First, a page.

Stage one in the framework published today could include opening select workplaces that can modify operations, such as providing curbside pickup or delivery; opening parks; allowing for more people at certain events such as funerals; and having hospitals resume some non-urgent surgeries.
Stage two could include opening more businesses, such as service, retail or office workplaces; opening more outdoor spaces; and allowing some larger public gatherings.
Stage three would include having all workplaces open and further relaxing rules on public gatherings—though large ones such as sports events and concerts would still be restricted.
The framework says each of the three stages will last about two to four weeks, though it does not provide any specific dates.
At the end of each period, the chief medical officer could advise staying in that stage longer, moving onto the next stage or reintroducing certain restrictions to prevent new outbreaks.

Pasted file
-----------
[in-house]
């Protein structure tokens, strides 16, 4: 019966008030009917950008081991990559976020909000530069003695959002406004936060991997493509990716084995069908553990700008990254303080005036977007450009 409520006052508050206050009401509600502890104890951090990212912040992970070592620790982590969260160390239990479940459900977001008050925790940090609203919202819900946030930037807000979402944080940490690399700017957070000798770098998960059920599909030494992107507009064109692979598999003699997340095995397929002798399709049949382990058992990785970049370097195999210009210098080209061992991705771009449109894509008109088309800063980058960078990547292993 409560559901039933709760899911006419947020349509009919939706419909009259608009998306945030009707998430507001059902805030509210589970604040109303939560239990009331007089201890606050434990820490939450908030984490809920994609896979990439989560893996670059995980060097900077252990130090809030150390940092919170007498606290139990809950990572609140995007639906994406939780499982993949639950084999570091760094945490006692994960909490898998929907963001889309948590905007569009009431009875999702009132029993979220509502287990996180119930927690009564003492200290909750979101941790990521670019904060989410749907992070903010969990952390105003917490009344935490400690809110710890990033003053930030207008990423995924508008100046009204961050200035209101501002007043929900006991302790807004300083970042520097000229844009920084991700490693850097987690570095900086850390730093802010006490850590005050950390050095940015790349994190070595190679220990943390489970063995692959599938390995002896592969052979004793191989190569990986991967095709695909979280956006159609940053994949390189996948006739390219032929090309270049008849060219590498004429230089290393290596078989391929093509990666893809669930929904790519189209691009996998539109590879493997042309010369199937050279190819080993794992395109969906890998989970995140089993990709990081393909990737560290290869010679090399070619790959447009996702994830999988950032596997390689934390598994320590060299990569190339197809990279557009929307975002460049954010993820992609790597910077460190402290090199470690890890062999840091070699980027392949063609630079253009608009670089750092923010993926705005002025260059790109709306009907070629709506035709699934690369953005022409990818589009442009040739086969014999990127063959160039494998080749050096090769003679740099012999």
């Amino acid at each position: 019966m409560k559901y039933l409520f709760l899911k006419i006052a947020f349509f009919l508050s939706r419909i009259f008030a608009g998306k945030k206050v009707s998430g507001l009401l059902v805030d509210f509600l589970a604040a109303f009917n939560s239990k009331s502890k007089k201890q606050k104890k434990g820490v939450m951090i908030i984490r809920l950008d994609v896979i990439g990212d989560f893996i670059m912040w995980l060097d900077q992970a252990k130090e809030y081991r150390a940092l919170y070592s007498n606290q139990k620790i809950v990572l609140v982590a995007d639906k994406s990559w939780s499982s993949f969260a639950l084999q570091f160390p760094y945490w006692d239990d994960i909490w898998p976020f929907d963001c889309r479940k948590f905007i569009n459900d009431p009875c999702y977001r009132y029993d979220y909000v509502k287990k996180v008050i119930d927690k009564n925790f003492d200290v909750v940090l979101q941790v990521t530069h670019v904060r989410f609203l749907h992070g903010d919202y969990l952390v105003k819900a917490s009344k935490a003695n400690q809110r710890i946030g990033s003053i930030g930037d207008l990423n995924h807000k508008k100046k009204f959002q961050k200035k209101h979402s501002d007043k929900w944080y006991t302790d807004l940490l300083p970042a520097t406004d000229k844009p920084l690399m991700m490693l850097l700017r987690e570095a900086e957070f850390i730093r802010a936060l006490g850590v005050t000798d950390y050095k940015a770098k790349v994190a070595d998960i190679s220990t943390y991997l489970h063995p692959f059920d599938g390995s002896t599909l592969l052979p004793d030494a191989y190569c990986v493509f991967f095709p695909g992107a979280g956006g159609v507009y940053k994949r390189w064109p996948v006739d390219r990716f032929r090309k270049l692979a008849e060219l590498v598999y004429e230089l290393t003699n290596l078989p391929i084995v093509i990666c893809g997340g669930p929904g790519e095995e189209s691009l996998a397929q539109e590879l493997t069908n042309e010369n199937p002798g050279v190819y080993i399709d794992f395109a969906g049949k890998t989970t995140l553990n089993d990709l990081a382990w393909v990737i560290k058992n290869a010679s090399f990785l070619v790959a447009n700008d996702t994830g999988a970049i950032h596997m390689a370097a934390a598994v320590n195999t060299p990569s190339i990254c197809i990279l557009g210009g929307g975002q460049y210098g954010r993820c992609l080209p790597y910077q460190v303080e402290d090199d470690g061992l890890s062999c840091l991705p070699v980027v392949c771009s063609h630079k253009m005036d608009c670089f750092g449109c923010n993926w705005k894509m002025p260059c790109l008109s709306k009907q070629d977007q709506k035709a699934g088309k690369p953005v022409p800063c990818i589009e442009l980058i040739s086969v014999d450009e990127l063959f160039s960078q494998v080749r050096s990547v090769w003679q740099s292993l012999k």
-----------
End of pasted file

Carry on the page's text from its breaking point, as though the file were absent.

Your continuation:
Dr. David Williams will take various factors into account for those decisions, the framework states, including seeing a consistent, two-to-four week decrease in the number of new cases and a decrease in cases that cant be traced back to a source.
Williams would also need to see fewer new hospitalizations and enough acute and critical care capacity in hospitals, including access to ventilators and a good supply of personal protective equipment.
The gradual reopening will continue until the pandemic has passed or a vaccine is available, the framework says.
Businesses that are reopening will be given guidelines by the government on how to do so safely, including hygiene and sanitation standards and physical distancing measures.
The province recently extended a state of emergency in place since mid-March to mid-May. Public gatherings of more than five people are banned and all non-essential businesses have been closed, as have child-care centres and outdoor recreational amenities.
Education Minister Stephen Lecce announced Sunday that publicly funded schools will stay closed until at least May 31.
Ontario reported 424 new COVID-19 cases Monday and 57 new deaths.
That brings the total of cases in the province to 14,856, a 2.9 percent increase over Sundays total, continuing several days of falling growth rates.
Ontarios total number of cases includes 892 deaths and 8,525 resolved cases. That means more than 57 percent of Ontarios confirmed cases are already resolved.
There were 17 more deaths over the previousRead More – Source